It’s OK, Keep Your Hands Up
Learners, we hear you. You don’t need to think solely with your brains.
At some point in your day you’ve probably watched someone talk with their hands. Maybe you’ve done it yourself, and I’m not here to knock you for it. Nothing is wrong with talking with your hands, or working through problems with your hands. Some may call it distracting, but so what. Let the haters hate. You’re actually helping yourself think, according to a team of researchers at Kingston University.
In grade school, thinking with your hands was very explicit. Consider all the times you counted on your fingers — and maybe your toes — to arrive at an answer. Your fingers were like props. On the other end of the spectrum are neuropsychologists who use props to assess memory loss in the elderly. But somewhere in between those two poles, the use of materials, or anything outside our brains to help us think, is seen as a sign of weakness, wrote Kingston University’s Gaëlle Vallée-Tourangeau, a professor of organizational behavior, and Frédéric Vallée-Tourangeau, a psychology professor.
“Our research strongly challenges this assumption. We show instead that people’s thoughts, choices and insights can be transformed by physical interaction with things,” the professors wrote in a recent Newsweek article. “In other words, thinking with your brain alone — like a computer does — is not equivalent to thinking with your brain, your eyes, and your hands — as humans frequently do.”
Check out the article to learn more about their research challenging our assumptions about the use of our hands to facilitate thinking, and then consider this — just as employees learn in different ways, their efforts to make decisions or solve problems varies too — perhaps with no hands, one hand, pencil and paper, or all of the above.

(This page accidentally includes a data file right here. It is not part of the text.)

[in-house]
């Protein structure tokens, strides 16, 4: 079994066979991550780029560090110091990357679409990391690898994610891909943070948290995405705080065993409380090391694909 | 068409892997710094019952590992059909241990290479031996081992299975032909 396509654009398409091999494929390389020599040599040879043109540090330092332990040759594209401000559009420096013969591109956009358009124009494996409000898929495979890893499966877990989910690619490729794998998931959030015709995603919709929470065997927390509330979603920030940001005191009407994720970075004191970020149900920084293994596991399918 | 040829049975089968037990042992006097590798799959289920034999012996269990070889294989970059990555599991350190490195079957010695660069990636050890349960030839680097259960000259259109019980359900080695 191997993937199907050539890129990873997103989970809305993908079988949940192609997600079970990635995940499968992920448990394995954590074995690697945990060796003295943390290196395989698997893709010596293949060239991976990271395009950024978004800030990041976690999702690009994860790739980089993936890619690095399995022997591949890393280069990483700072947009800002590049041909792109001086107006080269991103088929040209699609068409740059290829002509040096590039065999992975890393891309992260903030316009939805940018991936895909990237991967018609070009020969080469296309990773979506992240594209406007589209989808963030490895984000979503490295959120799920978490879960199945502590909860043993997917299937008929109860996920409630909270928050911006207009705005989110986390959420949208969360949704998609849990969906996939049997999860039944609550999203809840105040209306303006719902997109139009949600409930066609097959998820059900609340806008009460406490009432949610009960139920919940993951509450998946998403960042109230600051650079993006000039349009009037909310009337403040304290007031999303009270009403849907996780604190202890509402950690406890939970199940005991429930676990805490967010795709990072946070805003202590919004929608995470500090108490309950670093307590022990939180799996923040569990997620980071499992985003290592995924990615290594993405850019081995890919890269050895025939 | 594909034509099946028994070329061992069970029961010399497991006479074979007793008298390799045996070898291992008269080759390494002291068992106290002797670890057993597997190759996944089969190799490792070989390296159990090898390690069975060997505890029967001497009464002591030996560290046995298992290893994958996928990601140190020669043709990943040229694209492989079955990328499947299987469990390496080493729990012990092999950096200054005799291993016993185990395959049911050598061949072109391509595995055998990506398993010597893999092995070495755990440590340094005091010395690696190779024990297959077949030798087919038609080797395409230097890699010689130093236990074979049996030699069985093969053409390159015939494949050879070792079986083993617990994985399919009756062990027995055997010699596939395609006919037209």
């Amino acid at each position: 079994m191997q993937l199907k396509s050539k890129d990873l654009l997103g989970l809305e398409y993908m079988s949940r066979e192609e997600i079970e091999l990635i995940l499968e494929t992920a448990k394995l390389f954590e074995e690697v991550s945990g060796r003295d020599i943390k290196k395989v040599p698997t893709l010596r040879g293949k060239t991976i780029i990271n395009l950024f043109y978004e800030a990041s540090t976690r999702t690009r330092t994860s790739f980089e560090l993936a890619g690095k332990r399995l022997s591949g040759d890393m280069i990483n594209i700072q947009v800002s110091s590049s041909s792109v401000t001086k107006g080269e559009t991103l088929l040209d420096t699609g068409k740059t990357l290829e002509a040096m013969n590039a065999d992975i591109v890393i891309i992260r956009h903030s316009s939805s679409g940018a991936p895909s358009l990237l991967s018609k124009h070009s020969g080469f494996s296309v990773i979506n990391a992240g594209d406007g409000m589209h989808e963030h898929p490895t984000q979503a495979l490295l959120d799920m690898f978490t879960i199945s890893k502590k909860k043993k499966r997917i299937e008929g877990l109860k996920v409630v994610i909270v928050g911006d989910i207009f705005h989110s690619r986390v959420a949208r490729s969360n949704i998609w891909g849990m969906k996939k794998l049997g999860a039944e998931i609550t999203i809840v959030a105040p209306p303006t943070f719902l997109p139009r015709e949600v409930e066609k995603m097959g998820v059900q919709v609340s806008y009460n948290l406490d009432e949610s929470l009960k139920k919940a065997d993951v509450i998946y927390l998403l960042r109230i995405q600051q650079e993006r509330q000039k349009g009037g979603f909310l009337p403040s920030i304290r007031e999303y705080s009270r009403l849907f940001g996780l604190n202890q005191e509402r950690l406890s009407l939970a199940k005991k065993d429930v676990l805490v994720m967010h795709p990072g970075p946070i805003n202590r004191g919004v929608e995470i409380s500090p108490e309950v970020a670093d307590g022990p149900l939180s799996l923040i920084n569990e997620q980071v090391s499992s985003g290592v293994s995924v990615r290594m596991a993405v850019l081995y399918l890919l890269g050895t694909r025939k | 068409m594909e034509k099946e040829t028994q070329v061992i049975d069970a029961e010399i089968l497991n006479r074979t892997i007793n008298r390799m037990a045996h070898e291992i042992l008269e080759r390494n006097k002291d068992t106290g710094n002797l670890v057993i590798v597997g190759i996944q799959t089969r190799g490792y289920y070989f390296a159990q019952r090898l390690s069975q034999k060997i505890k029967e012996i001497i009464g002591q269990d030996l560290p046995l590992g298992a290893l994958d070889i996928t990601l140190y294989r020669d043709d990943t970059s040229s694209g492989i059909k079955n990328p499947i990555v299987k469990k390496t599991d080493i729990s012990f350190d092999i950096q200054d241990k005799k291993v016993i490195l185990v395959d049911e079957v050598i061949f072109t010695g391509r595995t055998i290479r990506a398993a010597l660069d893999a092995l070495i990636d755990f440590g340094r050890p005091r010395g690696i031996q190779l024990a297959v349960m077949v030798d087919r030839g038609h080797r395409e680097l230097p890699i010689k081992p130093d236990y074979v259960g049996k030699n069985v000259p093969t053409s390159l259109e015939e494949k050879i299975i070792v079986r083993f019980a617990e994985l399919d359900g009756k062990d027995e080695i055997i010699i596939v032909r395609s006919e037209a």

As companies consider the implementation of smart machines and artificial intelligence to augment their work processes and productivity, the Vallée-Tourangeaus’ suggestion reminds me of the beauty of being human. The inputs that shape our thinking aren’t colorless or flat or completely structured, they’re dynamic, ambiguous and noisy, among other things. We think as we take in things through our second-by-second interactions in a way that computers just can’t — at least as far as I know. Whether we literally or figuratively lay those factors on the table, or hold them in hands, our thinking is altered by the environment, and the diverse and compelling solutions we devise — and we’re all the better for it.
Bravetta Hassell is a Chief Learning Officer associate editor. Comment below, or email editor@CLOmedia.com.